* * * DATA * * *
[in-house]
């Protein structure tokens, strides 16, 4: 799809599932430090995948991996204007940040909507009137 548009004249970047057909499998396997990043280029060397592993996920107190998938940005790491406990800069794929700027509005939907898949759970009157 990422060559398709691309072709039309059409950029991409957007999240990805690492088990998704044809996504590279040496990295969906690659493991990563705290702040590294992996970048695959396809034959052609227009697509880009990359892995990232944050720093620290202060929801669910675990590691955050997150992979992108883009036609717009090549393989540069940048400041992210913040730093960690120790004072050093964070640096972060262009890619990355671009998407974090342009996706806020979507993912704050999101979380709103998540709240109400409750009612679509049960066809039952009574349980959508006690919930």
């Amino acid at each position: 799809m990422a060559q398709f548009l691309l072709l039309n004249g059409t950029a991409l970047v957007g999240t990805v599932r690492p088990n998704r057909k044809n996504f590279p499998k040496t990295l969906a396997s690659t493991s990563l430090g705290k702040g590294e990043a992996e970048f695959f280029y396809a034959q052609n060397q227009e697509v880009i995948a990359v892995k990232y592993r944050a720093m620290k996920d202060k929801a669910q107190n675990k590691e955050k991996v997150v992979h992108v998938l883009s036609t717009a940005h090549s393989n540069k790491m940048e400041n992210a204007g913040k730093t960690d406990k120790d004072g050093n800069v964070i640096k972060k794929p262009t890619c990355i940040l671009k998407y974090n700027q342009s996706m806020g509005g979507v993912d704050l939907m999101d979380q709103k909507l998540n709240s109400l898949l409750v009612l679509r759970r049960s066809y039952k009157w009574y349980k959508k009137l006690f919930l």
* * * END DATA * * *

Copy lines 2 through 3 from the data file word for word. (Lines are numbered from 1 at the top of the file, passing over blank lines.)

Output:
């Protein structure tokens, strides 16, 4: 799809599932430090995948991996204007940040909507009137 548009004249970047057909499998396997990043280029060397592993996920107190998938940005790491406990800069794929700027509005939907898949759970009157 990422060559398709691309072709039309059409950029991409957007999240990805690492088990998704044809996504590279040496990295969906690659493991990563705290702040590294992996970048695959396809034959052609227009697509880009990359892995990232944050720093620290202060929801669910675990590691955050997150992979992108883009036609717009090549393989540069940048400041992210913040730093960690120790004072050093964070640096972060262009890619990355671009998407974090342009996706806020979507993912704050999101979380709103998540709240109400409750009612679509049960066809039952009574349980959508006690919930």
């Amino acid at each position: 799809m990422a060559q398709f548009l691309l072709l039309n004249g059409t950029a991409l970047v957007g999240t990805v599932r690492p088990n998704r057909k044809n996504f590279p499998k040496t990295l969906a396997s690659t493991s990563l430090g705290k702040g590294e990043a992996e970048f695959f280029y396809a034959q052609n060397q227009e697509v880009i995948a990359v892995k990232y592993r944050a720093m620290k996920d202060k929801a669910q107190n675990k590691e955050k991996v997150v992979h992108v998938l883009s036609t717009a940005h090549s393989n540069k790491m940048e400041n992210a204007g913040k730093t960690d406990k120790d004072g050093n800069v964070i640096k972060k794929p262009t890619c990355i940040l671009k998407y974090n700027q342009s996706m806020g509005g979507v993912d704050l939907m999101d979380q709103k909507l998540n709240s109400l898949l409750v009612l679509r759970r049960s066809y039952k009157w009574y349980k959508k009137l006690f919930l």